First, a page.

Linux / Unix vi / vim: Open and Switch Between Multiple Files

I am new to Linux sysadmin work. I am using vi / vim text editor to edit files located in /etc/ directory. I open files using

vi /etc/resolv.conf /etc/hosts

I can edit the /etc/resolv.conf file only. How do I switch between the two open files while using vim text editor under Linux / BSD / Apple OS X / Unix like operating systems?

Tutorial details
Difficulty level Easy
Root privileges No
Requirements vi or vim
Est. reading time N/A
There are various commands and ways to handle multiple open files under vi / vim text editor running on Unix like operating systems.

Sample data files

Create a two text files as follows for demonstration purpose:
$ cat /tmp/foo
You can avoid reality, but you cannot avoid the consequences of avoiding reality.

$ cat /tmp/bar
If a man does his best, what else is there?


To open multiple files at a time using a text editor called vi / vim use the following syntax:
$ vi file1 file2 fileN
$ vi *.py


Open demo files, enter:
$ vi /tmp/foo /tmp/bar
$ vi /tmp/{foo,bar}
To list open files:
Sample outputs:

  1 %a   "/tmp/foo"                     line 1
  2      "/tmp/bar"                     line 0

To switch to next file:
To switch to previous file:
To open specific file buffer called 10 (use :ls command to list all open file buffers):
You can also switch between all open files, using the following syntax:
:b foo
:b bar
Modern text editor such as vim supports enhanced tab completion to get list of open file:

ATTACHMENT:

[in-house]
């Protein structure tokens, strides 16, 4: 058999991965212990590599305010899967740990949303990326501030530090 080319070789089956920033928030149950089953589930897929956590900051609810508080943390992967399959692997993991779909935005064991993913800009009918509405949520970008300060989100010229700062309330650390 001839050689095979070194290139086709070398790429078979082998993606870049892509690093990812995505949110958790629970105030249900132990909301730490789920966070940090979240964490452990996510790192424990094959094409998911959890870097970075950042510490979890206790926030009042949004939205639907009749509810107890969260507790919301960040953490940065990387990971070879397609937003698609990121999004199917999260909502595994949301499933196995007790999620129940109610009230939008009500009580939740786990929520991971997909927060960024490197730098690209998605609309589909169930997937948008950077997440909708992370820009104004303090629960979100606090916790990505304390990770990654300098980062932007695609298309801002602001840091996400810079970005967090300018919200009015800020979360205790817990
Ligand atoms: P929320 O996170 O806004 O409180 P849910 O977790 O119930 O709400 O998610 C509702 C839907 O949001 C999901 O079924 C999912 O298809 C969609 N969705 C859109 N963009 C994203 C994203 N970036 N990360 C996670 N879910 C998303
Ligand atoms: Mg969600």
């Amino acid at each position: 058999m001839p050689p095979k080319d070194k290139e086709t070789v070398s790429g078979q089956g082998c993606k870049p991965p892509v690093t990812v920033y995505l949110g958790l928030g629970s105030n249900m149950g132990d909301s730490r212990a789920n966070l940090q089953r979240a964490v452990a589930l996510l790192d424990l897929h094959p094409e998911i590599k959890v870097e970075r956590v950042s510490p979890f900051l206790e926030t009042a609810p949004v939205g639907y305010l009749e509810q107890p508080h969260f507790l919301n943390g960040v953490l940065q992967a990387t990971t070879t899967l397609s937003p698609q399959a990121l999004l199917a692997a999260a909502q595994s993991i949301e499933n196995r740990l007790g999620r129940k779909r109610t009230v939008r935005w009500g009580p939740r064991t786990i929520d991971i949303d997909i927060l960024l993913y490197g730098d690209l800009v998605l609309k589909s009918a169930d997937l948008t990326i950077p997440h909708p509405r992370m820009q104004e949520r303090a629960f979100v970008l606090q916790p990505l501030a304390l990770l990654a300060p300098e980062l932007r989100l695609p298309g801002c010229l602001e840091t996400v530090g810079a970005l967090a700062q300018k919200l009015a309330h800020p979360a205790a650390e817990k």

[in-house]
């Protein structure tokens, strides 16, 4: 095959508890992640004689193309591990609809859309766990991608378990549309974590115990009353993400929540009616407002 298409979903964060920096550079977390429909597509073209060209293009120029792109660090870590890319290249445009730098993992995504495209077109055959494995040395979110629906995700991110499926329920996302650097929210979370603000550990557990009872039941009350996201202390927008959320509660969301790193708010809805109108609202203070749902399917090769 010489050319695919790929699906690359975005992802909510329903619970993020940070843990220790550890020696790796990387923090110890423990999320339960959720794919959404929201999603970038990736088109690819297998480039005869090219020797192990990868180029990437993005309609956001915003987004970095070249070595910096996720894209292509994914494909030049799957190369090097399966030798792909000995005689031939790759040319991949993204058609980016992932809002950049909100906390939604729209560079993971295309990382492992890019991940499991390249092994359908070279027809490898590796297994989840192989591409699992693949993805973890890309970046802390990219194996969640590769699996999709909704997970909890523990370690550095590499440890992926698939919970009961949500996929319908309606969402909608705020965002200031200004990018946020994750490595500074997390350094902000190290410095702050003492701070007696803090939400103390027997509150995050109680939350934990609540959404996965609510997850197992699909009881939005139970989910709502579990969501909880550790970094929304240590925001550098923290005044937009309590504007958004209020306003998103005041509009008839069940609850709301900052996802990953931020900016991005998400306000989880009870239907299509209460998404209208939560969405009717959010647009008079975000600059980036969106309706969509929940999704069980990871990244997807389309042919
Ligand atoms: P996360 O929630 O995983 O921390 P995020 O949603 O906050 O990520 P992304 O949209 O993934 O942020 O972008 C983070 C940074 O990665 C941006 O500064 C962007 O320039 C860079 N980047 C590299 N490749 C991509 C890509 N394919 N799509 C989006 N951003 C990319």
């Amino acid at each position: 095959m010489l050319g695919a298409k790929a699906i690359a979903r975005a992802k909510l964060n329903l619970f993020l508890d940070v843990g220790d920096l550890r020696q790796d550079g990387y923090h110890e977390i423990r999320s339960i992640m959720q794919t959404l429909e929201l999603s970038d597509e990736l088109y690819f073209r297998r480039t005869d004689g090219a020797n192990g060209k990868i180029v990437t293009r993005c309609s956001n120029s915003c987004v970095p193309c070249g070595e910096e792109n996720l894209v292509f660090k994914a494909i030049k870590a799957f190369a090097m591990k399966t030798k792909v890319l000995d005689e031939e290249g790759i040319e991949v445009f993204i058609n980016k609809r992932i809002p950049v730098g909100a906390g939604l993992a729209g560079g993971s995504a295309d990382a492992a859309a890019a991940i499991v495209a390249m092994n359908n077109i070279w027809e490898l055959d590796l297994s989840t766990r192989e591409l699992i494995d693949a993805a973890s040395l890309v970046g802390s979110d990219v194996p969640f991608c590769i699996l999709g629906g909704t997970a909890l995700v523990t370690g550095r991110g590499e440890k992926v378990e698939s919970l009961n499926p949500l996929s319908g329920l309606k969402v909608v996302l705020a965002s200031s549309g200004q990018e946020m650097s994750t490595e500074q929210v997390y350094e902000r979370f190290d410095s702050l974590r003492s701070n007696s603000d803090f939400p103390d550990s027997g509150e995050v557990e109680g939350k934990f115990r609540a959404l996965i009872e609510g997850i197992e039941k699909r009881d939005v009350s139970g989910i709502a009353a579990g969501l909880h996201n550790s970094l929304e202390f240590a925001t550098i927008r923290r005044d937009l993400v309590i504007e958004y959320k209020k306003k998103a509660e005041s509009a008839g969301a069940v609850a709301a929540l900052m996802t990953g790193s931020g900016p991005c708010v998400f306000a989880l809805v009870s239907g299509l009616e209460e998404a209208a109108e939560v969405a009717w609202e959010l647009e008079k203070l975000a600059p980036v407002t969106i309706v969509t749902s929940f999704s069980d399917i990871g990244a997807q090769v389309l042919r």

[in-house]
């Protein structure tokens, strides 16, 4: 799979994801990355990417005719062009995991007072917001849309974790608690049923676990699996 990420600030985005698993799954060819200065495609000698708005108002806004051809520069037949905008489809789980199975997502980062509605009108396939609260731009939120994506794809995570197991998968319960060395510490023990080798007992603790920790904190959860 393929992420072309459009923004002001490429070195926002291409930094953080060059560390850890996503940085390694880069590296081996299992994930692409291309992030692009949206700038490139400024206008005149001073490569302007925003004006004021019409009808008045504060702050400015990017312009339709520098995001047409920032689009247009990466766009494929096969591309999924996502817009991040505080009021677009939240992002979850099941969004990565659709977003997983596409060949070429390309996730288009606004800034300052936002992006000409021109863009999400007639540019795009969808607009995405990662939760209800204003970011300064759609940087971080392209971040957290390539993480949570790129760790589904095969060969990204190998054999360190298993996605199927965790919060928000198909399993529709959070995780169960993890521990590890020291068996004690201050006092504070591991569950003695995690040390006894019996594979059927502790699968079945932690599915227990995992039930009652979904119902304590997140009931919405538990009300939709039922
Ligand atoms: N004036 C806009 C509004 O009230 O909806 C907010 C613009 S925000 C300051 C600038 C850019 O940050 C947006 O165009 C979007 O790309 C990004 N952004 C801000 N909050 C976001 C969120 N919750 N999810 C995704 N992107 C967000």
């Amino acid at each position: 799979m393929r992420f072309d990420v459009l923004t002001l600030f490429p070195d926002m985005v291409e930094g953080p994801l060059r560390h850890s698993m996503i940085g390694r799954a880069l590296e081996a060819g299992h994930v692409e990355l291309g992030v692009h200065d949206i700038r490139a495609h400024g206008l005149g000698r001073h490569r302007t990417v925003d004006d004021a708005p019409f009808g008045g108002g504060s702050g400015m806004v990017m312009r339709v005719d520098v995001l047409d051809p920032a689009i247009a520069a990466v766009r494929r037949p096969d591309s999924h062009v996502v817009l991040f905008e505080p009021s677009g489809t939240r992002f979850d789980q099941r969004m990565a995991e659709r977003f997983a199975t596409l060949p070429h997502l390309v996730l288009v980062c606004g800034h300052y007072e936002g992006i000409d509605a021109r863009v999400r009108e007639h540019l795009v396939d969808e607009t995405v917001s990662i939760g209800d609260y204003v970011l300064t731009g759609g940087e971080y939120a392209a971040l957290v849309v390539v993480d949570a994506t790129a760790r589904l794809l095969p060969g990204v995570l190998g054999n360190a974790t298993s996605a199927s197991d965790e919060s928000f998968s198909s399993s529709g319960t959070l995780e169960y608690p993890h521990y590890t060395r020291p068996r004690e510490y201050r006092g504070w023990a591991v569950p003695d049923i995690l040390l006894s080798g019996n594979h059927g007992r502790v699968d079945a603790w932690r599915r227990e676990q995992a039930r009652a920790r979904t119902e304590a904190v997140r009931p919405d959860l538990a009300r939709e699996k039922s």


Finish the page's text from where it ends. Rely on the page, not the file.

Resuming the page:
To save currently open file:

Visual editor

To split the current window vertically:
To split the current window horizontally:
To switch between vertically open windows i.e. navigate through open windows:
To switch between horizontally open windows i.e. navigate through open windows:
Once switched you can load file using any one of syntax as discussed above:

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🐧 13 comments so far... add one

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13 comments… add one
  • Sean - Linux Admin Show Nov 20, 2012 @ 13:41

    vim -o file1 file2

    will open the files in two windows instead of needing to flip between the files in one window.

    Also, to add to your comments about switching between windows,

    :sp file2

    will open up file 2 below the current window, and

    :vsp file2

    will open up file 2 to in a vertical split.

  • thameera Nov 20, 2012 @ 15:19

    Why not use tabs in Vim? IMO, that’s the easiest way to operate with multiple files. You can open files in tabs like this:

    vim -p foo bar

    And traverse the tabs using gt and gT.

  • Johan Nov 20, 2012 @ 15:40

    You may also use `vim -p file1 file2` to open files in tabs instead.
    Use :tabn, :tabp to switch between files (also possible to make appropriate key bindings for theses), or the mouse depending on how you’ve configured vim.

  • Sunil Kopparapu Nov 21, 2012 @ 0:47

    This is good especially for someone who uses vi and not the new vim!